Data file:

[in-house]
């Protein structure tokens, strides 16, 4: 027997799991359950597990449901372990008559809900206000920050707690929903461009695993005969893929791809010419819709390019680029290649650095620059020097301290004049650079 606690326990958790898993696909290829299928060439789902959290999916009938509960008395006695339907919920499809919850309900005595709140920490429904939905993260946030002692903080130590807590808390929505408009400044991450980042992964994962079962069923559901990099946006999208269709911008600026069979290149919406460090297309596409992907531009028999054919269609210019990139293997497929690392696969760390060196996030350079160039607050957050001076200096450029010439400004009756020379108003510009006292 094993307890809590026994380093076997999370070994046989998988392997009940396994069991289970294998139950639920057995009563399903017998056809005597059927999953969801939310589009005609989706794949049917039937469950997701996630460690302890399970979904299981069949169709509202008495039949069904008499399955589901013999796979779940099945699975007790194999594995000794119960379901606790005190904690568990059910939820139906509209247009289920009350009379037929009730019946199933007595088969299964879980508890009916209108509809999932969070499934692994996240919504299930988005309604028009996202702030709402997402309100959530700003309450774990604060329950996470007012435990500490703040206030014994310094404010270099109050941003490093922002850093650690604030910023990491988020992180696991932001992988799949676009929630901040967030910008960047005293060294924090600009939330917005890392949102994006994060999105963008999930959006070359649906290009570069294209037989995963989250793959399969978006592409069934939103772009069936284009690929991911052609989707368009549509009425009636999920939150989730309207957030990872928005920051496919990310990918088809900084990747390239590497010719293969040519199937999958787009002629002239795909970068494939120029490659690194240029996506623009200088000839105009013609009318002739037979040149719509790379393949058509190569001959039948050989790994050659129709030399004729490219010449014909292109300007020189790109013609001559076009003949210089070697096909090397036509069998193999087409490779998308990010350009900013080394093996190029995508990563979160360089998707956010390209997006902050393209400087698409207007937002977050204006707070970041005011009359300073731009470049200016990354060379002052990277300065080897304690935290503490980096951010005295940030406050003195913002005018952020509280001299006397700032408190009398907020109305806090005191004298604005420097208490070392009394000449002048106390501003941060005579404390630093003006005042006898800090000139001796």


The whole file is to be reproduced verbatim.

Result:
[in-house]
């Protein structure tokens, strides 16, 4: 027997799991359950597990449901372990008559809900206000920050707690929903461009695993005969893929791809010419819709390019680029290649650095620059020097301290004049650079 606690326990958790898993696909290829299928060439789902959290999916009938509960008395006695339907919920499809919850309900005595709140920490429904939905993260946030002692903080130590807590808390929505408009400044991450980042992964994962079962069923559901990099946006999208269709911008600026069979290149919406460090297309596409992907531009028999054919269609210019990139293997497929690392696969760390060196996030350079160039607050957050001076200096450029010439400004009756020379108003510009006292 094993307890809590026994380093076997999370070994046989998988392997009940396994069991289970294998139950639920057995009563399903017998056809005597059927999953969801939310589009005609989706794949049917039937469950997701996630460690302890399970979904299981069949169709509202008495039949069904008499399955589901013999796979779940099945699975007790194999594995000794119960379901606790005190904690568990059910939820139906509209247009289920009350009379037929009730019946199933007595088969299964879980508890009916209108509809999932969070499934692994996240919504299930988005309604028009996202702030709402997402309100959530700003309450774990604060329950996470007012435990500490703040206030014994310094404010270099109050941003490093922002850093650690604030910023990491988020992180696991932001992988799949676009929630901040967030910008960047005293060294924090600009939330917005890392949102994006994060999105963008999930959006070359649906290009570069294209037989995963989250793959399969978006592409069934939103772009069936284009690929991911052609989707368009549509009425009636999920939150989730309207957030990872928005920051496919990310990918088809900084990747390239590497010719293969040519199937999958787009002629002239795909970068494939120029490659690194240029996506623009200088000839105009013609009318002739037979040149719509790379393949058509190569001959039948050989790994050659129709030399004729490219010449014909292109300007020189790109013609001559076009003949210089070697096909090397036509069998193999087409490779998308990010350009900013080394093996190029995508990563979160360089998707956010390209997006902050393209400087698409207007937002977050204006707070970041005011009359300073731009470049200016990354060379002052990277300065080897304690935290503490980096951010005295940030406050003195913002005018952020509280001299006397700032408190009398907020109305806090005191004298604005420097208490070392009394000449002048106390501003941060005579404390630093003006005042006898800090000139001796």